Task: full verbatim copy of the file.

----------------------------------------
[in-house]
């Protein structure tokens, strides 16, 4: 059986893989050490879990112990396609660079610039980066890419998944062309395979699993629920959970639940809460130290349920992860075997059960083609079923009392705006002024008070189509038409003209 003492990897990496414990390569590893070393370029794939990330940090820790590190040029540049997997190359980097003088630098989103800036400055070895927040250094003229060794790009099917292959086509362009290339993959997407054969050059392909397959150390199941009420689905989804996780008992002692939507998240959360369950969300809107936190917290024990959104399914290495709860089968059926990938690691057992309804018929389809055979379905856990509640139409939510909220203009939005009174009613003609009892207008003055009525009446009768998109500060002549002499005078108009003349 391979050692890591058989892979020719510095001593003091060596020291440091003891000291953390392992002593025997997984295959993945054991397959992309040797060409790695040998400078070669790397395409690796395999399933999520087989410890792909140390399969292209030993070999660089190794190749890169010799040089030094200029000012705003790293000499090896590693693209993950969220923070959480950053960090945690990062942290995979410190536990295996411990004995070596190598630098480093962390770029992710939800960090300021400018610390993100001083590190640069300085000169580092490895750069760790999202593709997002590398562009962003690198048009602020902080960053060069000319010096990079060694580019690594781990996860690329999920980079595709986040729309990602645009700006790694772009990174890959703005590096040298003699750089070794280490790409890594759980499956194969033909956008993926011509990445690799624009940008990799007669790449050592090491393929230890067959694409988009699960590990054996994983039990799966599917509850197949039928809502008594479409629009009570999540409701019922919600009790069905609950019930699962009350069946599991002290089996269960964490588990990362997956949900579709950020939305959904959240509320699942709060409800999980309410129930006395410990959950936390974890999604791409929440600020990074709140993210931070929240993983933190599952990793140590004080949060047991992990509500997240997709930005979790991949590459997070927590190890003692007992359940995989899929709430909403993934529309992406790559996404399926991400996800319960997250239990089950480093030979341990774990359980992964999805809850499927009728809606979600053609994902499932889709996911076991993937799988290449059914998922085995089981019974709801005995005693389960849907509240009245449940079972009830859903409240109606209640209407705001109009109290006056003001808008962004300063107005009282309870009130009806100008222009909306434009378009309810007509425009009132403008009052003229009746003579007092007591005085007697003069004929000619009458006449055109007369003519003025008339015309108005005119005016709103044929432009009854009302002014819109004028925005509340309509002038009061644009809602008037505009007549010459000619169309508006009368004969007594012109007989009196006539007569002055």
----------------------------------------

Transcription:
[in-house]
């Protein structure tokens, strides 16, 4: 059986893989050490879990112990396609660079610039980066890419998944062309395979699993629920959970639940809460130290349920992860075997059960083609079923009392705006002024008070189509038409003209 003492990897990496414990390569590893070393370029794939990330940090820790590190040029540049997997190359980097003088630098989103800036400055070895927040250094003229060794790009099917292959086509362009290339993959997407054969050059392909397959150390199941009420689905989804996780008992002692939507998240959360369950969300809107936190917290024990959104399914290495709860089968059926990938690691057992309804018929389809055979379905856990509640139409939510909220203009939005009174009613003609009892207008003055009525009446009768998109500060002549002499005078108009003349 391979050692890591058989892979020719510095001593003091060596020291440091003891000291953390392992002593025997997984295959993945054991397959992309040797060409790695040998400078070669790397395409690796395999399933999520087989410890792909140390399969292209030993070999660089190794190749890169010799040089030094200029000012705003790293000499090896590693693209993950969220923070959480950053960090945690990062942290995979410190536990295996411990004995070596190598630098480093962390770029992710939800960090300021400018610390993100001083590190640069300085000169580092490895750069760790999202593709997002590398562009962003690198048009602020902080960053060069000319010096990079060694580019690594781990996860690329999920980079595709986040729309990602645009700006790694772009990174890959703005590096040298003699750089070794280490790409890594759980499956194969033909956008993926011509990445690799624009940008990799007669790449050592090491393929230890067959694409988009699960590990054996994983039990799966599917509850197949039928809502008594479409629009009570999540409701019922919600009790069905609950019930699962009350069946599991002290089996269960964490588990990362997956949900579709950020939305959904959240509320699942709060409800999980309410129930006395410990959950936390974890999604791409929440600020990074709140993210931070929240993983933190599952990793140590004080949060047991992990509500997240997709930005979790991949590459997070927590190890003692007992359940995989899929709430909403993934529309992406790559996404399926991400996800319960997250239990089950480093030979341990774990359980992964999805809850499927009728809606979600053609994902499932889709996911076991993937799988290449059914998922085995089981019974709801005995005693389960849907509240009245449940079972009830859903409240109606209640209407705001109009109290006056003001808008962004300063107005009282309870009130009806100008222009909306434009378009309810007509425009009132403008009052003229009746003579007092007591005085007697003069004929000619009458006449055109007369003519003025008339015309108005005119005016709103044929432009009854009302002014819109004028925005509340309509002038009061644009809602008037505009007549010459000619169309508006009368004969007594012109007989009196006539007569002055």